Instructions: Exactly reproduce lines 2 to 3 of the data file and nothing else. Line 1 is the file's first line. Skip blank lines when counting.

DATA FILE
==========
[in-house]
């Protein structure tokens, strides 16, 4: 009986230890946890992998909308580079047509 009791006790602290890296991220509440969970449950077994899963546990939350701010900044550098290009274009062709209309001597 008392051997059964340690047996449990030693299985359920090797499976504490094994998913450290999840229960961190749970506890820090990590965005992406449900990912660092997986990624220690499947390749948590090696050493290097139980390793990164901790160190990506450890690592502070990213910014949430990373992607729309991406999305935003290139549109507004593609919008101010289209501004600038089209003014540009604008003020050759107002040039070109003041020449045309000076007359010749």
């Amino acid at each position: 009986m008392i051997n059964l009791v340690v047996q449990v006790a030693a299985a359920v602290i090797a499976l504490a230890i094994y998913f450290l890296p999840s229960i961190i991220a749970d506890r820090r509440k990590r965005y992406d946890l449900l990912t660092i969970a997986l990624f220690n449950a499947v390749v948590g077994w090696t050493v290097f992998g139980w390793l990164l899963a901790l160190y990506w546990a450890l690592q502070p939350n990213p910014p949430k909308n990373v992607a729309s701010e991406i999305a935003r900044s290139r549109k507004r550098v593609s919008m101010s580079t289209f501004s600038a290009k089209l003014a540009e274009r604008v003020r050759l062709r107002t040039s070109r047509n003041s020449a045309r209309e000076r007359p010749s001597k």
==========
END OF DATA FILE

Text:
């Protein structure tokens, strides 16, 4: 009986230890946890992998909308580079047509 009791006790602290890296991220509440969970449950077994899963546990939350701010900044550098290009274009062709209309001597 008392051997059964340690047996449990030693299985359920090797499976504490094994998913450290999840229960961190749970506890820090990590965005992406449900990912660092997986990624220690499947390749948590090696050493290097139980390793990164901790160190990506450890690592502070990213910014949430990373992607729309991406999305935003290139549109507004593609919008101010289209501004600038089209003014540009604008003020050759107002040039070109003041020449045309000076007359010749």
């Amino acid at each position: 009986m008392i051997n059964l009791v340690v047996q449990v006790a030693a299985a359920v602290i090797a499976l504490a230890i094994y998913f450290l890296p999840s229960i961190i991220a749970d506890r820090r509440k990590r965005y992406d946890l449900l990912t660092i969970a997986l990624f220690n449950a499947v390749v948590g077994w090696t050493v290097f992998g139980w390793l990164l899963a901790l160190y990506w546990a450890l690592q502070p939350n990213p910014p949430k909308n990373v992607a729309s701010e991406i999305a935003r900044s290139r549109k507004r550098v593609s919008m101010s580079t289209f501004s600038a290009k089209l003014a540009e274009r604008v003020r050759l062709r107002t040039s070109r047509n003041s020449a045309r209309e000076r007359p010749s001597k």